|Thomas Hart and Mary Wood|
Mary Elizabeth Wood
Information passed down by Gladys Irene (Wren) Hart confirms that these people were ancestors of John Hart. She recorded that Mary and their children were born in Maidstone while Thomas was born in Redditch. Their son Stephen Alfred (28 May 1855 - 4 Feb 1932) married Mary Elizabeth Mobbs (29 May 1858 - 24 July 1946). Gladys also recorded that Mary Elizabeth Mobbs' father was George Mobbs from Buckingham(shire) and her mother was Betsy (Elizabeth) Withers from Midlands(?). With this information we are able to positively find these people in the census entries of Maidstone in 1861 and 1881.
In the census Thomas Hart declares that he born in Redditch, Worcestershire (just south of Birmingham) in 1825-6. For some reason we do not yet know he made his way to Maidstone in Kent where he married Mary E. (for Elizabeth?) Wood. The two census entries allow us to piece together more of the family history of this couple. They produced a large number of children, some of whom have obviously produced descendents alive today with whom we may some day make contact. The census entries are shown below. In the panel on the left the children of the marriage (at least 9!), as revealed by these census returns, are listed.
The returns also hint at some of the other interesting characteristics of the family. Thomas lists himself as a carpenter. As such he may or may not have been literate. His son Stephen, however is identified as a printer compositor which would mean that Stephen was literate. It was Stephen's son Albert who later became a school headmaster and evidence of the family commitment to education is showing at this early time -- remembering that education did not become universal in England until after 1870. As is usual in the census, children attending school are referred to as scholars and we see that as early as 1861 all of the Hart children are being schooled.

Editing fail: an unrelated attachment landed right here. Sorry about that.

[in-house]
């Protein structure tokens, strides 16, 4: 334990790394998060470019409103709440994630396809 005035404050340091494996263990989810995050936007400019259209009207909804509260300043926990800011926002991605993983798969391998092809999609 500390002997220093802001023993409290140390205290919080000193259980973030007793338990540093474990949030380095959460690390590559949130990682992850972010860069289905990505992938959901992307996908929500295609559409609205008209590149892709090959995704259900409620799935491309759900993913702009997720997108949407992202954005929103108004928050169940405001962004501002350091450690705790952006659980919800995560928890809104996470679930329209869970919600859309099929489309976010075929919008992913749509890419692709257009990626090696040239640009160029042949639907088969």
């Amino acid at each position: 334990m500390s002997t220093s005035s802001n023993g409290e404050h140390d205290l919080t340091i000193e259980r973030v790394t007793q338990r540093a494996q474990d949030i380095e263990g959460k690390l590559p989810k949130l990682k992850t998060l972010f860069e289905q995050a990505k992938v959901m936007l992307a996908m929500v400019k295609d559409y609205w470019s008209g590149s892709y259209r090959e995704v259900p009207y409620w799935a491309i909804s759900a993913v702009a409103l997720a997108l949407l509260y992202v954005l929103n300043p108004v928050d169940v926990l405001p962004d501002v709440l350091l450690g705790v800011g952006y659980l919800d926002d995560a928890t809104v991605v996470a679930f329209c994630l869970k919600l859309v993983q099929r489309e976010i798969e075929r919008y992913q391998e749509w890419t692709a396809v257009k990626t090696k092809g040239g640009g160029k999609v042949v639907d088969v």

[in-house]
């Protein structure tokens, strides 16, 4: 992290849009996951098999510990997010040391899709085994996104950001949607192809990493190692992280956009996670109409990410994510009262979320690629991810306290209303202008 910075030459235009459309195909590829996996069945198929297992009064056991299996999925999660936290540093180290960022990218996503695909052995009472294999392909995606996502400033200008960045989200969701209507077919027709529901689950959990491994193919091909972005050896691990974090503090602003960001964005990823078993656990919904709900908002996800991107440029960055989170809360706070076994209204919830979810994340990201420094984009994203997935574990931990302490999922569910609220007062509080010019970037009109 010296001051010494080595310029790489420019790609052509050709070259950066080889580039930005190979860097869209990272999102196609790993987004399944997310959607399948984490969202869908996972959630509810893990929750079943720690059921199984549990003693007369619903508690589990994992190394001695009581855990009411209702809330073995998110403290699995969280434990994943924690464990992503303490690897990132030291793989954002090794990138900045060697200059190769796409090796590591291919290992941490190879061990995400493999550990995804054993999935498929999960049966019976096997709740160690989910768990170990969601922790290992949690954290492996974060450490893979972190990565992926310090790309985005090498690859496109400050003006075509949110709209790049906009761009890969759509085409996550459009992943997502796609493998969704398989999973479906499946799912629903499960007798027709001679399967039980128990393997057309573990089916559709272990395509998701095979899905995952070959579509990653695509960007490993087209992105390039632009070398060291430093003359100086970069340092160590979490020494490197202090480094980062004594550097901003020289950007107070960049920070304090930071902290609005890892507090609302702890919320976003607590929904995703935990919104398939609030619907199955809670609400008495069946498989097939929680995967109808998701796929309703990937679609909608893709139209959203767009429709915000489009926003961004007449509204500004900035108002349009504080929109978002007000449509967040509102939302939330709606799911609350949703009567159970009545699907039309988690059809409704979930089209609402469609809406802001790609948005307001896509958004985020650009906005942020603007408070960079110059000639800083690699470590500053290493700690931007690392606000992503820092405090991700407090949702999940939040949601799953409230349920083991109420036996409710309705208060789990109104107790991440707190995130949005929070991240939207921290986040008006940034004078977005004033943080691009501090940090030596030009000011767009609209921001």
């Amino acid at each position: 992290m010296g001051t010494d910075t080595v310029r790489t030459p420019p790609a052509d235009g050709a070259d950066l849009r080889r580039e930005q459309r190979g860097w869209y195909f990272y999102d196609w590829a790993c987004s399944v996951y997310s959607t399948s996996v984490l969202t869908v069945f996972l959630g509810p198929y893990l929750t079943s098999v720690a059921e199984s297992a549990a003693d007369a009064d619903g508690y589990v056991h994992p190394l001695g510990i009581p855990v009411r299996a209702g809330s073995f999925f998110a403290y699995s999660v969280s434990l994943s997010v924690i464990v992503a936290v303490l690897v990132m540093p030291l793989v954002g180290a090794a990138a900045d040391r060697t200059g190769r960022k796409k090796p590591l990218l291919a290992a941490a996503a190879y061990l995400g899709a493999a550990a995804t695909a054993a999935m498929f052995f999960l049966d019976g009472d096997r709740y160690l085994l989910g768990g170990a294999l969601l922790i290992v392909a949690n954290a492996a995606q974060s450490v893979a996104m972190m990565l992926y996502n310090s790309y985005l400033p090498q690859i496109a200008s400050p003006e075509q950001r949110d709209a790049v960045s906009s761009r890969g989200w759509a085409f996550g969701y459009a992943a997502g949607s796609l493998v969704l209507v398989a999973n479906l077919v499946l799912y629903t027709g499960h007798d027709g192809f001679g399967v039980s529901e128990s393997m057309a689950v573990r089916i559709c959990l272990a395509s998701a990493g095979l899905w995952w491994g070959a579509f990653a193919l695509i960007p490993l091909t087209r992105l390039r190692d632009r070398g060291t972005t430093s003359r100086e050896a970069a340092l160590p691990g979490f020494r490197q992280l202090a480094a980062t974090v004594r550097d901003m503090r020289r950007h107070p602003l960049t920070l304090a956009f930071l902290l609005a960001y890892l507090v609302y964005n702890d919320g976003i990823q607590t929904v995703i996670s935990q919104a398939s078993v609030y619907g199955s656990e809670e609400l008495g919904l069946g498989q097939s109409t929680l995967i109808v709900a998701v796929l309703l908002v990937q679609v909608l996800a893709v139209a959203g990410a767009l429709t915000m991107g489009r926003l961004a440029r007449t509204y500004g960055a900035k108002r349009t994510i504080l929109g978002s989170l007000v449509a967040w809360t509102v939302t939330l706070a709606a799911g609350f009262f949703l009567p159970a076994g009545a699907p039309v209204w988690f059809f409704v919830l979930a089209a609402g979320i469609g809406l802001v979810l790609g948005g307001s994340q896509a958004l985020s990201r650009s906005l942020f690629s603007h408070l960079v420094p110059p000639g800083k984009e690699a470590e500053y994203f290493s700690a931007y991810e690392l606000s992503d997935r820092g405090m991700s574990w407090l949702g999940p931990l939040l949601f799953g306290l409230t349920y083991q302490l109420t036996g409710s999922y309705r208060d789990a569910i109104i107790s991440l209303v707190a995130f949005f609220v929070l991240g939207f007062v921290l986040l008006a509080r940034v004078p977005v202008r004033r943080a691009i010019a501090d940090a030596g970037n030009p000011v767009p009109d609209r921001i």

While Thomas and Mary are living at 136 Prospect Place with their children ranging up to age 6 or more, it is interesting to note that next door at 135 Prospect Place is a family of Woods headed by Jane Wood a widow and charwoman of age 55. As we see, looking at the 1871 census, this Wood family is the one that Mary comes from and so we see that Jane Wood born about 1806 represents an earlier generation of this line.
Another interesting feature of the returns is that in 1881 the unmarried sister of Mary, Emily Wood is living with them (as opposed to visiting). She is indicated to be an "Overlooker In a Paper Mill" which means that she was in some sort of supervisory position in a work environment.
One other thing of interest shows when we look at the 1881 index page. The neighbours of the Harts, in house 16 Prospect , are the Mobbs family -- the same Mobbs it turns out as mentioned by Gladys. And so Stephen Alfred married 'the girl next door'.
1861 Census Entry (R.G. 9/501, page 72a)
1871 Census Entry
1881 Census Entry (index 0929 48 38)
Prospect Place, in 1881, was newly built housing that had been constructed for the railroad. It is located on the side of a hill that slopes down to the railroad and beyond that to the River Medway which flows north to the Thames estuary at Chatham. The first photo below shows the street as it looks in 1999 with a closeup of No 15 in the second photo. In the first photo Number 15 is just to the right of center next to the house with a white fence in front of it. The Mobbs family were the neighbours in number 16 which is the next house to the right in the first photo.
Prospect Place, Maidstone, Kent, May 1999
15 Prospect Place, Maidstone, Kent, 1999